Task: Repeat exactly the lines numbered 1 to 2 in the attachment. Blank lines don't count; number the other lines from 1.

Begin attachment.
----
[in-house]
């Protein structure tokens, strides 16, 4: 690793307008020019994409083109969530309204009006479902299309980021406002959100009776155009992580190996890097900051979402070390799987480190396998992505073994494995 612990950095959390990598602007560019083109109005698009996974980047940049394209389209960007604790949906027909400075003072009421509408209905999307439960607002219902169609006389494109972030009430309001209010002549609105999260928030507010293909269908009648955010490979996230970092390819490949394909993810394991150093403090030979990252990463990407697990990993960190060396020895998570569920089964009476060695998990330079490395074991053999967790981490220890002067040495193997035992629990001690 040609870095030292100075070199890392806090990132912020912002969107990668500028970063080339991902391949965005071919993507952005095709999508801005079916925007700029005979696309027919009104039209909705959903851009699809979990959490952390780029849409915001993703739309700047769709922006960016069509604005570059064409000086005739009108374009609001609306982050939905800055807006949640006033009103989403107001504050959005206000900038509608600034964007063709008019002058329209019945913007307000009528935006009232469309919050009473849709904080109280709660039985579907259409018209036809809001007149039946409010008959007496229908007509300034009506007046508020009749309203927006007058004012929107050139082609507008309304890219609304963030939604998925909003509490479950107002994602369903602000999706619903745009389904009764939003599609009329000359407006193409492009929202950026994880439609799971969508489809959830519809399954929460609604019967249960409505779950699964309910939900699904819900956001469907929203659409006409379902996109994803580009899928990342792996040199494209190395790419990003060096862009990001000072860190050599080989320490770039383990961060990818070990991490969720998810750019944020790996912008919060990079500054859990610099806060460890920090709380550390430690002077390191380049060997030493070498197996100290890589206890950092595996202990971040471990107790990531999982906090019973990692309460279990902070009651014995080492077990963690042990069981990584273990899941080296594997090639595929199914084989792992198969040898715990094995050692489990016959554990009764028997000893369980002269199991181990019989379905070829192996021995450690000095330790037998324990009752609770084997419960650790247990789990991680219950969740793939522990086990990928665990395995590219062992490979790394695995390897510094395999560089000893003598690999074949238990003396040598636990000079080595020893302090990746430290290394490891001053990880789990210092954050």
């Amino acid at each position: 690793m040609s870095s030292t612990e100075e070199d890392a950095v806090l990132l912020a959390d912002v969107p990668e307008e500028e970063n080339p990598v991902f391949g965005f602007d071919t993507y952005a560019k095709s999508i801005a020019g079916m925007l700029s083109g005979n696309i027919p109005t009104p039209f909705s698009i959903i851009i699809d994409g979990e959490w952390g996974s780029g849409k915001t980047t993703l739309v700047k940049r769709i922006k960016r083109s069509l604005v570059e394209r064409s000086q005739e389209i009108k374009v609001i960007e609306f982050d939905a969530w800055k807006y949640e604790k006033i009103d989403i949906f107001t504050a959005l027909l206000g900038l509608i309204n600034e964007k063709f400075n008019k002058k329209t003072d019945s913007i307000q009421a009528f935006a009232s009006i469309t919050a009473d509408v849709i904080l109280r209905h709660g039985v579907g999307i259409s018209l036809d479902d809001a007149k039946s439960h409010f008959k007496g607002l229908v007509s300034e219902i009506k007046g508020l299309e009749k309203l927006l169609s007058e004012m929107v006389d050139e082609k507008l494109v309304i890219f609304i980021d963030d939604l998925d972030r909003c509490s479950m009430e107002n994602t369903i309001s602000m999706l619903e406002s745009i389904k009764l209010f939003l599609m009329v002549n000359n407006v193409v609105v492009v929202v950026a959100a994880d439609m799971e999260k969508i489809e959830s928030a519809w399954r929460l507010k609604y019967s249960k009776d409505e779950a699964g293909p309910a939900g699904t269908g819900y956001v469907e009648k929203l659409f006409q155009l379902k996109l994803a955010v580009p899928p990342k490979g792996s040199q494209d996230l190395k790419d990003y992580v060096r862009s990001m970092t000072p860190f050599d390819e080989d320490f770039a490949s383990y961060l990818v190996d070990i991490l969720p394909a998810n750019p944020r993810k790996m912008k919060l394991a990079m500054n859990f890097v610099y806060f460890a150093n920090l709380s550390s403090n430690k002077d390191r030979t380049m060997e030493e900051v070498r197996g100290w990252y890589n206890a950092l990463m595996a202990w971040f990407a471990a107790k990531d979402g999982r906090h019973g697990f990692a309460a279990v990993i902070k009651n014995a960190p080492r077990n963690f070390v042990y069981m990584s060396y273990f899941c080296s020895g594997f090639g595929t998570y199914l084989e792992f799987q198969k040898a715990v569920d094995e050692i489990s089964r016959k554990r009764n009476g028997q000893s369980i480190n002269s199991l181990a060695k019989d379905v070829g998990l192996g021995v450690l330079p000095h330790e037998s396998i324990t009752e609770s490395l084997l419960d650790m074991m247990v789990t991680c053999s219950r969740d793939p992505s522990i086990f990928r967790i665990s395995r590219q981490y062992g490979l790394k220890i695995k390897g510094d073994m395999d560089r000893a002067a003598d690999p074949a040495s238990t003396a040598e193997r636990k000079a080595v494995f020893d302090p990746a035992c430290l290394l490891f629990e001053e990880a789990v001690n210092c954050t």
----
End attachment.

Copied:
[in-house]
């Protein structure tokens, strides 16, 4: 690793307008020019994409083109969530309204009006479902299309980021406002959100009776155009992580190996890097900051979402070390799987480190396998992505073994494995 612990950095959390990598602007560019083109109005698009996974980047940049394209389209960007604790949906027909400075003072009421509408209905999307439960607002219902169609006389494109972030009430309001209010002549609105999260928030507010293909269908009648955010490979996230970092390819490949394909993810394991150093403090030979990252990463990407697990990993960190060396020895998570569920089964009476060695998990330079490395074991053999967790981490220890002067040495193997035992629990001690 040609870095030292100075070199890392806090990132912020912002969107990668500028970063080339991902391949965005071919993507952005095709999508801005079916925007700029005979696309027919009104039209909705959903851009699809979990959490952390780029849409915001993703739309700047769709922006960016069509604005570059064409000086005739009108374009609001609306982050939905800055807006949640006033009103989403107001504050959005206000900038509608600034964007063709008019002058329209019945913007307000009528935006009232469309919050009473849709904080109280709660039985579907259409018209036809809001007149039946409010008959007496229908007509300034009506007046508020009749309203927006007058004012929107050139082609507008309304890219609304963030939604998925909003509490479950107002994602369903602000999706619903745009389904009764939003599609009329000359407006193409492009929202950026994880439609799971969508489809959830519809399954929460609604019967249960409505779950699964309910939900699904819900956001469907929203659409006409379902996109994803580009899928990342792996040199494209190395790419990003060096862009990001000072860190050599080989320490770039383990961060990818070990991490969720998810750019944020790996912008919060990079500054859990610099806060460890920090709380550390430690002077390191380049060997030493070498197996100290890589206890950092595996202990971040471990107790990531999982906090019973990692309460279990902070009651014995080492077990963690042990069981990584273990899941080296594997090639595929199914084989792992198969040898715990094995050692489990016959554990009764028997000893369980002269199991181990019989379905070829192996021995450690000095330790037998324990009752609770084997419960650790247990789990991680219950969740793939522990086990990928665990395995590219062992490979790394695995390897510094395999560089000893003598690999074949238990003396040598636990000079080595020893302090990746430290290394490891001053990880789990210092954050």